SolarWinds released updates for their Serv-U Managed File Transfer and Serv-U Secure FTP tools this weekend after being notified of Microsoft’s vulnerability.
In an advisory sent out on Friday and updated on Saturday, SolarWinds said Microsoft “reported to SolarWinds that they had discovered a remote code execution vulnerability in the SolarWinds Serv-U product.” SolarWinds added that the Serv-U Gateway is a component of the Serv-U Managed File Transfer and Serv-U Secure FTP tools and is not a separate product.
The vulnerability can be found in the latest Serv-U version 15.2.3 HF1 released May 5, 2021, and all prior versions. Microsoft provided the company with a proof of concept of the exploit and said that at least one threat actor has already used it.
“A threat actor who successfully exploited this vulnerability could run arbitrary code with privileges. An attacker could then install programs; view, change, or delete data; or run programs on the affected system,” the advisory said.
“Microsoft has provided evidence of limited, targeted customer impact, though SolarWinds does not currently have an estimate of how many customers may be directly affected by the vulnerability. SolarWinds is unaware of the identity of the potentially affected customers.”
A hotfix — Serv-U version 15.2.3 hotfix (HF) 2 — has been developed and released.
SolarWinds said customers of the product should log into their Customer Portals to access updates.
Those who are not on active maintenance and currently using a Serv-U product said it was offering customer service help.
Microsoft’s Threat Intelligence Center released its own memo on Tuesday, attributing the 0-day remote code execution exploit to DEV-0322, a group “operating out of China.” Microsoft said it made the attribution based on victimology, tactics, and procedures. They also noted that Microsoft 365 Defender managed to protect their customers from the attack “even before the security patch was available.”
“MSTIC has observed DEV-0322 targeting entities in the US Defense Industrial Base Sector and software companies. This activity group is based in China and has been observed using commercial VPN solutions and compromised consumer routers in their attacker infrastructure,” Microsoft said.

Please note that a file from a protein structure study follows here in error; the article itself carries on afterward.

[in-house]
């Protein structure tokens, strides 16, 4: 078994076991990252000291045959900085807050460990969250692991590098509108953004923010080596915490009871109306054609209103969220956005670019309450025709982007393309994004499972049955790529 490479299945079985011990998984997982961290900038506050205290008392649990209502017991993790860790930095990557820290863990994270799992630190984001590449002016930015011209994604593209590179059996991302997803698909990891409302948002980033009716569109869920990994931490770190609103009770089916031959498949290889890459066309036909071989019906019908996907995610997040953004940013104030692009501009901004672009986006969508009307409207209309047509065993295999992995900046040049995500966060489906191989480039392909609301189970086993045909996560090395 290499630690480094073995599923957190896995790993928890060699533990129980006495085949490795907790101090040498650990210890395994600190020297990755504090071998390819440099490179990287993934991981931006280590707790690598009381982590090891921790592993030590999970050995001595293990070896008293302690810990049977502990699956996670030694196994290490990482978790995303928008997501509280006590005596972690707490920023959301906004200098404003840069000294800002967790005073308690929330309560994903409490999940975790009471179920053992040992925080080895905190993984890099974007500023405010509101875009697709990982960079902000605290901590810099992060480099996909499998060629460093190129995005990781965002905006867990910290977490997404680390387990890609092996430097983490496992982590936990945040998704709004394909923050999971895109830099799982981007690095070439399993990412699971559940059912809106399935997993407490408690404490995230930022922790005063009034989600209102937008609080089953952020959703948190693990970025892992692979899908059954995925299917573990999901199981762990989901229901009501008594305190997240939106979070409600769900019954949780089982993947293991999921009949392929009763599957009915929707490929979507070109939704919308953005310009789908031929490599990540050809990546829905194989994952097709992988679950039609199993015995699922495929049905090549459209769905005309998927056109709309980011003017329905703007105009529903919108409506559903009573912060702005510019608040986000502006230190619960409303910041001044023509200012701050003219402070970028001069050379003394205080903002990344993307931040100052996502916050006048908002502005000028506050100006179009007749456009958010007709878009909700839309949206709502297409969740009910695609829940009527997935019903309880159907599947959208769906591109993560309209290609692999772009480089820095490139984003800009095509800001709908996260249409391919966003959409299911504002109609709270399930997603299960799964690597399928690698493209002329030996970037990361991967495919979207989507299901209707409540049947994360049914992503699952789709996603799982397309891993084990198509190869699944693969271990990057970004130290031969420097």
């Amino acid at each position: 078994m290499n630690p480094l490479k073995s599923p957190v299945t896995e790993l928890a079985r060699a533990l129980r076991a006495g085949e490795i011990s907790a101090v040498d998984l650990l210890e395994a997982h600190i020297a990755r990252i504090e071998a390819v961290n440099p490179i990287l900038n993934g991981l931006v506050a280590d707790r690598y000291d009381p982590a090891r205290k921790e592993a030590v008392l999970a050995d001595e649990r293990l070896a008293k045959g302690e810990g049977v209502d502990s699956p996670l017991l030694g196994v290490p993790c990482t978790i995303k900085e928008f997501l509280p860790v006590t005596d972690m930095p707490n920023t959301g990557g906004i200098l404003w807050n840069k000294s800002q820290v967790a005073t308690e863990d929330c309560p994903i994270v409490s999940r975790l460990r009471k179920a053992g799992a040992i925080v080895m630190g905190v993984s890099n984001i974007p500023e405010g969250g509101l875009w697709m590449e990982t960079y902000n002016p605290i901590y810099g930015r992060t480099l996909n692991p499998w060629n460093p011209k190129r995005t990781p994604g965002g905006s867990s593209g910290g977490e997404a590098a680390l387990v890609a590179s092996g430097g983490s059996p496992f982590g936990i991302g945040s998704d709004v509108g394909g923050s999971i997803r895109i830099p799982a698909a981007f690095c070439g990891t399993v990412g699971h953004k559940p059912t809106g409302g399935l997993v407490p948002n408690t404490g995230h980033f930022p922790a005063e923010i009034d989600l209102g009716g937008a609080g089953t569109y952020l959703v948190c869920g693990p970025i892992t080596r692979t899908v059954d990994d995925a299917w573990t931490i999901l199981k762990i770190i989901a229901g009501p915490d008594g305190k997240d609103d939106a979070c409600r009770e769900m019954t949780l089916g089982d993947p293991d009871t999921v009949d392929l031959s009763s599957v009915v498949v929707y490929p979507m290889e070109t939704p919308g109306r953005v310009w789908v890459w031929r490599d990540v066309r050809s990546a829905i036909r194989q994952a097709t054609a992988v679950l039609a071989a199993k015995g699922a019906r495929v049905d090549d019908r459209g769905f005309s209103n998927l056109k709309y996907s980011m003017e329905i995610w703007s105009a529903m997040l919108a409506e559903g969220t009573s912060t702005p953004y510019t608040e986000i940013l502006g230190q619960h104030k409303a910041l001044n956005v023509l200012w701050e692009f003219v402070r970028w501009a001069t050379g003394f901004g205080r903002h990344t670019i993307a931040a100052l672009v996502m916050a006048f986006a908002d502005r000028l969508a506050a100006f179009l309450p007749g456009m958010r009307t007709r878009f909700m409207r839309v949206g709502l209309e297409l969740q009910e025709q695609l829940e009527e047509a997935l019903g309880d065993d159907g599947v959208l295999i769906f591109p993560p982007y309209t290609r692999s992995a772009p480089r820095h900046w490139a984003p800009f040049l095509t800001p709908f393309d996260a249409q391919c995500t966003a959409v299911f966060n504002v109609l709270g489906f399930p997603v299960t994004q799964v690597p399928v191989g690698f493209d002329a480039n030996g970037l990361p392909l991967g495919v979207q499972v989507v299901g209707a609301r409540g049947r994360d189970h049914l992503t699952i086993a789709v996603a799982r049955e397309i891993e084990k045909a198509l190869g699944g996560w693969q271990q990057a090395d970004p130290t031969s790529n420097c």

“By reviewing telemetry, we identified features of the exploit, but not a root-cause vulnerability. MSTIC worked with the Microsoft Offensive Security Research team, who performed vulnerability research on the Serv-U binary and identified the vulnerability through black box analysis. Once a root cause was found, we reported the vulnerability to SolarWinds, who responded quickly to understand the issue and build a patch.”
To check if you have been compromised through this vulnerability, SolarWinds listed a number of suggestions and questions administrators should ask.
“Is your environment throwing exceptions? This attack is a Return Oriented Programming (ROP) attack. When exploited, the vulnerability causes the Serv-U product to throw an exception and then intercepts the exception handling code to run commands. Please note, several reasons exist for exceptions to be thrown, so an exception itself is not necessarily an indicator of attack,” SolarWinds said.
“Please collect the DebugSocketlog.txt log file. In the log file DebugSocketlog.txt you may see an exception, such as: 07] Tue 01Jun21 02:42:58 – EXCEPTION: C0000005; CSUSSHSocket::ProcessReceive(); Type: 30; puchPayLoad = 0x041ec066; nPacketLength = 76; nBytesReceived = 80; nBytesUncompressed = 156; uchPaddingLength = 5,” the company added, noting that exceptions “may be thrown for other reasons so please collect the logs to assist with determining your situation.”
SolarWinds added that administrators should look for “connections via SSH from the following IP addresses, which have been reported as a potential indicator of attack by the threat actor: 220.127.116.11 18.104.22.168 or, look for connections via TCP 443 from the following IP address: 22.214.171.124.”
SolarWinds vulnerabilities have been repeatedly targeted over the last year. In December, the company drew headlines when Russian government hackers compromised their network and deployed malicious SolarWinds Orion updates to clients that contained a backdoor called Sunburst.
In March, it was revealed that Chinese government hackers launched another attack on a SolarWinds server.